Or do you not know that the unrighteous will not inherit the kingdom of God? Do not be deceived: neither the sexually immoral, nor idolaters, nor adulterers, nor men who practice homosexuality, (ESV)


10 the sexually immoral, men who practice homosexuality, enslavers, liars, perjurers, and whatever else is contrary to sound doctrine, (ESV)


Or do you not know that the unrighteous will not inherit the kingdom of God? Do not be deceived: neither the sexually immoral, nor idolaters, nor adulterers, nor men who practice homosexuality, (ESV)


Or do you not know that the unrighteous will not inherit the kingdom of God? Do not be deceived: neither the sexually immoral, nor idolaters, nor adulterers, nor men who practice homosexuality, (ESV)


10 the sexually immoral, men who practice homosexuality, enslavers, liars, perjurers, and whatever else is contrary to sound doctrine, (ESV)


Now we know that the law is good, if one uses it lawfully, understanding this, that the law is not laid down for the just but for the lawless and disobedient, for the ungodly and sinners, for the unholy and profane, for those who strike their fathers and mothers, for murderers, 10 the sexually immoral, men who practice homosexuality, enslavers, liars, perjurers, and whatever else is contrary to sound doctrine, (ESV)


understanding this, that the law is not laid down for the just but for the lawless and disobedient, for the ungodly and sinners, for the unholy and profane, for those who strike their fathers and mothers, for murderers, 10 the sexually immoral, men who practice homosexuality, enslavers, liars, perjurers, and whatever else is contrary to sound doctrine, (ESV)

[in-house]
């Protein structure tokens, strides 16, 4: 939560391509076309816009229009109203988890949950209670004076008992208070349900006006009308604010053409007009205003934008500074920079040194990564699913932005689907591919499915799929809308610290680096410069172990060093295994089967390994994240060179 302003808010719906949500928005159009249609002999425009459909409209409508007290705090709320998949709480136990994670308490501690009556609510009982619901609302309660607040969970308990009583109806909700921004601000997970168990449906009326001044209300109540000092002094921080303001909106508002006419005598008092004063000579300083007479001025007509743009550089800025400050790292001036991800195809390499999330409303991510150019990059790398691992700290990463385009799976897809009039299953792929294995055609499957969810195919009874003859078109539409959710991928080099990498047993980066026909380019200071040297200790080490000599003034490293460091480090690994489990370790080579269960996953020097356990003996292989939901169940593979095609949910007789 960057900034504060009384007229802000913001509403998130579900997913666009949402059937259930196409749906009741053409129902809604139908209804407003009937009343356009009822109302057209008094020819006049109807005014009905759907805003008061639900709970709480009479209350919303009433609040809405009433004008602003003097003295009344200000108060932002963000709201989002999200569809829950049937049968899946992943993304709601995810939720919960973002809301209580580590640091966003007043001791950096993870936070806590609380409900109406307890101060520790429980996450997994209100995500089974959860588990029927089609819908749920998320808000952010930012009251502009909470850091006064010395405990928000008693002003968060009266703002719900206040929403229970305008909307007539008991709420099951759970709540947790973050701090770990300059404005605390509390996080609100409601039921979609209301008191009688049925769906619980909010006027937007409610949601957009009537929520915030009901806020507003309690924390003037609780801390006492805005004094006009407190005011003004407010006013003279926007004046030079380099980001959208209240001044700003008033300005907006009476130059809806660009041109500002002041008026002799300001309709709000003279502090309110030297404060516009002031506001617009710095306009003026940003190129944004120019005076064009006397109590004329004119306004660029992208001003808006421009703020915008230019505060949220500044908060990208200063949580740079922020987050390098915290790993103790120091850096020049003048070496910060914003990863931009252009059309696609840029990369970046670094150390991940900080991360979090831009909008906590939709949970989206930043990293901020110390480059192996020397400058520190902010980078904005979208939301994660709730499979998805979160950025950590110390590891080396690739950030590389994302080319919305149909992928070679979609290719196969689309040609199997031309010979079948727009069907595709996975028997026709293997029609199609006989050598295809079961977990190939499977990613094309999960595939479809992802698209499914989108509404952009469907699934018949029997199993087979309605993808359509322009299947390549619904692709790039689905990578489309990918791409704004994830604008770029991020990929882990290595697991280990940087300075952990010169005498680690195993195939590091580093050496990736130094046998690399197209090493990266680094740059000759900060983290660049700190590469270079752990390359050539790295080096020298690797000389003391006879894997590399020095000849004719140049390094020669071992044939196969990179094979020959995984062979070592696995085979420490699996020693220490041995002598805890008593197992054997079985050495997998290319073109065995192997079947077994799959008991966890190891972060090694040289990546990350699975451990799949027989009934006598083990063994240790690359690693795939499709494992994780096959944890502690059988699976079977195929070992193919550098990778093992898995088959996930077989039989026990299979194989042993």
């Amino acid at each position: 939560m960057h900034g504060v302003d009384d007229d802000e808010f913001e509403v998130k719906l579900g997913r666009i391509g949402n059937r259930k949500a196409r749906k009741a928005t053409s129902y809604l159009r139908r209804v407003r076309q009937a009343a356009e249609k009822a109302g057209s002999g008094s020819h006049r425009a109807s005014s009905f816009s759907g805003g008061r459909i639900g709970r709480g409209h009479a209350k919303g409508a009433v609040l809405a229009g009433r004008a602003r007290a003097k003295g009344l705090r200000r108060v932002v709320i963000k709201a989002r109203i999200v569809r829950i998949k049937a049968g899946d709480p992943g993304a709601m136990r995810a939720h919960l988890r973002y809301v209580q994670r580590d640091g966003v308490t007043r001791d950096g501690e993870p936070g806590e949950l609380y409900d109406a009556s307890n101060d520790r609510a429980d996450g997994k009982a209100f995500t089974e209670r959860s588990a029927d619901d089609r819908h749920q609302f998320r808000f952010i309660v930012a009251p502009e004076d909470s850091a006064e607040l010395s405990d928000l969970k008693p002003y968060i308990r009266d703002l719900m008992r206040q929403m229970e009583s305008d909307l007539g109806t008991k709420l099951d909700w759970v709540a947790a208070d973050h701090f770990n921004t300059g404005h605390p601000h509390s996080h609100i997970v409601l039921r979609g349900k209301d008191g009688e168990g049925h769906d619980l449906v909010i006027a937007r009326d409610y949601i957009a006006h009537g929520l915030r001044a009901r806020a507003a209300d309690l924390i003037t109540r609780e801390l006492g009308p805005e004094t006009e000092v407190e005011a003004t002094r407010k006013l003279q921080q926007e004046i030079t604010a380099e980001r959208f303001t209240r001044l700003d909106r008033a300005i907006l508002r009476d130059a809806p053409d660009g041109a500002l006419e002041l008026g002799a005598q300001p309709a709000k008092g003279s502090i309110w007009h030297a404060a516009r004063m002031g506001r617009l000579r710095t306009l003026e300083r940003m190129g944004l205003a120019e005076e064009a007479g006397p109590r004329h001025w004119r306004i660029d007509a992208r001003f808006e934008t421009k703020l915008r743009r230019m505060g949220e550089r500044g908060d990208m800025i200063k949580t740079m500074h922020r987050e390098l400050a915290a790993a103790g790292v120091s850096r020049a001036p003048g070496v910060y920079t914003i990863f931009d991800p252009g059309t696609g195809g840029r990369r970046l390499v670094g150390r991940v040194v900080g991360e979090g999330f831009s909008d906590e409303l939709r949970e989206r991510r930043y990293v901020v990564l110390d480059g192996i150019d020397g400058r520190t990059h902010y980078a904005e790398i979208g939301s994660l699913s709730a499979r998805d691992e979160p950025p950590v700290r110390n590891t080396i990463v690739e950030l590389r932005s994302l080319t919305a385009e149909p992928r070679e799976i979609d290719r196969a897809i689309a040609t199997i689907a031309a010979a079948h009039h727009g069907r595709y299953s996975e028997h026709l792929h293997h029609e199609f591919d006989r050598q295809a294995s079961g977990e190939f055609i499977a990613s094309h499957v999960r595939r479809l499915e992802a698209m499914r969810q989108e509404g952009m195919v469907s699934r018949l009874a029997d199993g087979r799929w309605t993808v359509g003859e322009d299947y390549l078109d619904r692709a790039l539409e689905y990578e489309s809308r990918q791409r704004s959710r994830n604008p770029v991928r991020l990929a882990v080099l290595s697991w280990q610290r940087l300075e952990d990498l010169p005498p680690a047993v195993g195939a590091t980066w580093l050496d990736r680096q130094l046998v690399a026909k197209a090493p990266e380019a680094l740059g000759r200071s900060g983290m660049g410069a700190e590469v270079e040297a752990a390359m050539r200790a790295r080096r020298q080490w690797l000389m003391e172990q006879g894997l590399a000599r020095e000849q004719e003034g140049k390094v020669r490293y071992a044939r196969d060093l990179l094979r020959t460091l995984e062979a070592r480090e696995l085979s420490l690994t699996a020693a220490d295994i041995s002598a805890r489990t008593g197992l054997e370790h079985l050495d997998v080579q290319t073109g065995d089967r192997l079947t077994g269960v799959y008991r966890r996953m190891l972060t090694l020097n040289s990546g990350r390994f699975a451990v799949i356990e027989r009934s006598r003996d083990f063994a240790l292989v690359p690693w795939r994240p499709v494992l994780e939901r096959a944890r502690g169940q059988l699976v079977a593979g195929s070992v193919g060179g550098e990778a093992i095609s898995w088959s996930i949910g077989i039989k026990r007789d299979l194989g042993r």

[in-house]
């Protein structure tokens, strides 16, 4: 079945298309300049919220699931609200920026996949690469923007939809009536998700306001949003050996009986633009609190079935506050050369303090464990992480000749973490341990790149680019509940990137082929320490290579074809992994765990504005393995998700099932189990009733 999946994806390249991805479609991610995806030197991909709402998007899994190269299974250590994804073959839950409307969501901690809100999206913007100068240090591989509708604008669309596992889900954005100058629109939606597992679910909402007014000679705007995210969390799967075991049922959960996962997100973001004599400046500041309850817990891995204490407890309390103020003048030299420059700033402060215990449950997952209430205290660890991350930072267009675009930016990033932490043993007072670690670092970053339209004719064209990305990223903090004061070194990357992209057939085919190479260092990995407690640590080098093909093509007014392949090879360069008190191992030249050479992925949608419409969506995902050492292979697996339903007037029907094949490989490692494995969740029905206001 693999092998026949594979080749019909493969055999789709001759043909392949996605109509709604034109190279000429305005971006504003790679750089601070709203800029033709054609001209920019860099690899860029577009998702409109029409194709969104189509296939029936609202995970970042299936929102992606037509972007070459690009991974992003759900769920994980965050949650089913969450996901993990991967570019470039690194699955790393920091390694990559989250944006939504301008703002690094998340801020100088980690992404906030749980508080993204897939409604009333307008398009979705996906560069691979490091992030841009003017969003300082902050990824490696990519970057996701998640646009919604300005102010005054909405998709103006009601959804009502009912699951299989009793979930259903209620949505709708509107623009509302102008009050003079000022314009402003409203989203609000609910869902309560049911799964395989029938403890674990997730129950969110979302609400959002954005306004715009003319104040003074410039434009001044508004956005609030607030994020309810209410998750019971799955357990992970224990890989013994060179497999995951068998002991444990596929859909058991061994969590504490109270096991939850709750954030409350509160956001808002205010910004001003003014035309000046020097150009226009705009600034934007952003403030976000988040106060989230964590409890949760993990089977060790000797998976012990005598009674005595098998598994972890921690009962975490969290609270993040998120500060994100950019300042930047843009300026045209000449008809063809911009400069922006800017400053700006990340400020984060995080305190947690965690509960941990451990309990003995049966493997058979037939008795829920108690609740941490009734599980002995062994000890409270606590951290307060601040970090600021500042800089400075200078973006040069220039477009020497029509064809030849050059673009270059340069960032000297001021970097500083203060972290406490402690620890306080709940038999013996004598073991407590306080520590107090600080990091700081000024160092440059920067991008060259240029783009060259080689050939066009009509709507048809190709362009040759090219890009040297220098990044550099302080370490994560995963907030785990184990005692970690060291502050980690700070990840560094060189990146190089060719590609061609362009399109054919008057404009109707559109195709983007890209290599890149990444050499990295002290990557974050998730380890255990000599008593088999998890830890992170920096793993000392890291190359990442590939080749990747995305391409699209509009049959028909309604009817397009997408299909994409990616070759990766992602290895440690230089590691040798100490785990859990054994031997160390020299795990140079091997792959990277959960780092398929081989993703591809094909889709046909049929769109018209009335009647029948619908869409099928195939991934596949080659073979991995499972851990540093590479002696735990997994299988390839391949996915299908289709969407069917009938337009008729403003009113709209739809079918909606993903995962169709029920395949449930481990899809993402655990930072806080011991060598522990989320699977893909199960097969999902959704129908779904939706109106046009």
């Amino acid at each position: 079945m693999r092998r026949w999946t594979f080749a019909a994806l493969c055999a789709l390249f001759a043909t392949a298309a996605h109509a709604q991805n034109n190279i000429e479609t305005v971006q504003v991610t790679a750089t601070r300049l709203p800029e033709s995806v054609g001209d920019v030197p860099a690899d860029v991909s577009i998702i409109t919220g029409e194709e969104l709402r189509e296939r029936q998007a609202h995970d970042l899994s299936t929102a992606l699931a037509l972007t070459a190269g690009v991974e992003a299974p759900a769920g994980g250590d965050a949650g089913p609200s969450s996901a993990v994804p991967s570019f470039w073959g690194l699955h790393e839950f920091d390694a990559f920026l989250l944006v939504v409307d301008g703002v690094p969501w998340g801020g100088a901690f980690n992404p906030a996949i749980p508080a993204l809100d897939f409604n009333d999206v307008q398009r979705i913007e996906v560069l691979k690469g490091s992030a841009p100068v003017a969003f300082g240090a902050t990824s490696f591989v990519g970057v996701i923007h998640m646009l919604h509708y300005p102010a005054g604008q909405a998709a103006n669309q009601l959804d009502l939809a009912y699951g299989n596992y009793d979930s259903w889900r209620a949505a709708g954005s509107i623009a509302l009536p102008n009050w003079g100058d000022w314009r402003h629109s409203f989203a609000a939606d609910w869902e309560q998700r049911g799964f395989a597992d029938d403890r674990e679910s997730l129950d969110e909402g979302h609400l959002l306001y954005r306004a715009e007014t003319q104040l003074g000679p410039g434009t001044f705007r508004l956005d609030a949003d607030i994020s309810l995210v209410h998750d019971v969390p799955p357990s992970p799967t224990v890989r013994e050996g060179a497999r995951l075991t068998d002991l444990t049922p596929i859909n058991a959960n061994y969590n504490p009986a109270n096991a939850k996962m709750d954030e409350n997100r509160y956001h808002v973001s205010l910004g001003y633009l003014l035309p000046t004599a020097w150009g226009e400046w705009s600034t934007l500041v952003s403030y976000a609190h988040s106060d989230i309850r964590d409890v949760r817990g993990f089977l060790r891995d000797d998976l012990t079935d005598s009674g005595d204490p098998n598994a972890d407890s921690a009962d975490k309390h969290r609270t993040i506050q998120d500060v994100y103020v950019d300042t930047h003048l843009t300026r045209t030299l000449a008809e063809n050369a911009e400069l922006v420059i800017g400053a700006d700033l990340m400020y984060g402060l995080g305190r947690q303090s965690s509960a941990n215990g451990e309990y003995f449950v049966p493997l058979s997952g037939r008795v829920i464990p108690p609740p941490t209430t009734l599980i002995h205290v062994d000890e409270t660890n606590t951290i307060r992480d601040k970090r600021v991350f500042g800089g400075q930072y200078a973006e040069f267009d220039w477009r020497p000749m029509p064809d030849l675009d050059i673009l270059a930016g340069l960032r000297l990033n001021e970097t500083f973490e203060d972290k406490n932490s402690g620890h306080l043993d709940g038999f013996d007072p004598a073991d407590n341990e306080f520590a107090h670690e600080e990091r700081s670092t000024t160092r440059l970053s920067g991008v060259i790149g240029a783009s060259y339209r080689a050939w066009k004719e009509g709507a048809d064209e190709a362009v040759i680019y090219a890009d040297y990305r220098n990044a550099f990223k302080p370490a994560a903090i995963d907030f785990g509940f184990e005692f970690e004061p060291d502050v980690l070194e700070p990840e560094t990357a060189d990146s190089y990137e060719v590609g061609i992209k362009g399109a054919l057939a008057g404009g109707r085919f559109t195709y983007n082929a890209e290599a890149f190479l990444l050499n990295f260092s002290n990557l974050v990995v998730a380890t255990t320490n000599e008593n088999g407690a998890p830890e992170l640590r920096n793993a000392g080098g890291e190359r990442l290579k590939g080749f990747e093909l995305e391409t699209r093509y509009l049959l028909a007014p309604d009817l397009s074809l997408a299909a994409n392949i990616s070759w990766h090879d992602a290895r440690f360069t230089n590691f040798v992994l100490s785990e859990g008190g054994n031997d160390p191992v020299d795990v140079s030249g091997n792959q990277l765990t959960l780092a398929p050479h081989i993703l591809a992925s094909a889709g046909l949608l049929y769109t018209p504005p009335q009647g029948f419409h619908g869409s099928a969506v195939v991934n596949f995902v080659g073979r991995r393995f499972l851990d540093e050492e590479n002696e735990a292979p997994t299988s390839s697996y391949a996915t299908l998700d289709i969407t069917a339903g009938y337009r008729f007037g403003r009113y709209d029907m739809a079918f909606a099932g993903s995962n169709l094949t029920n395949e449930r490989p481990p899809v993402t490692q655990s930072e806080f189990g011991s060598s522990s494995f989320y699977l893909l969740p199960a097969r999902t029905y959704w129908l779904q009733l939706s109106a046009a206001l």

Or do you not know that the unrighteous will not inherit the kingdom of God? Do not be deceived: neither the sexually immoral, nor idolaters, nor adulterers, nor men who practice homosexuality, (ESV)


Or do you not know that the unrighteous will not inherit the kingdom of God? Do not be deceived: neither the sexually immoral, nor idolaters, nor adulterers, nor men who practice homosexuality, 10 nor thieves, nor the greedy, nor drunkards, nor revilers, nor swindlers will inherit the kingdom of God. (ESV)


What then did you go out to see? A man dressed in soft clothing? Behold, those who wear soft clothing are in kings’ houses. (ESV)


10 the sexually immoral, men who practice homosexuality, enslavers, liars, perjurers, and whatever else is contrary to sound doctrine, (ESV)


10 the sexually immoral, men who practice homosexuality, enslavers, liars, perjurers, and whatever else is contrary to sound doctrine, (ESV)


Or do you not know that the unrighteous will not inherit the kingdom of God? Do not be deceived: neither the sexually immoral, nor idolaters, nor adulterers, nor men who practice homosexuality, (ESV)


27 and the men likewise gave up natural relations with women and were consumed with passion for one another, men committing shameless acts with men and receiving in themselves the due penalty for their error. (ESV)


24 Therefore God gave them up in the lusts of their hearts to impurity, to the dishonoring of their bodies among themselves, 25 because they exchanged the truth about God for a lie and worshiped and served the creature rather than the Creator, who is blessed forever! Amen.

26 For this reason God gave them up to dishonorable passions. For their women exchanged natural relations for those that are contrary to nature; 27 and the men likewise gave up natural relations with women and were consumed with passion for one another, men committing shameless acts with men and receiving in themselves the due penalty for their error. (ESV)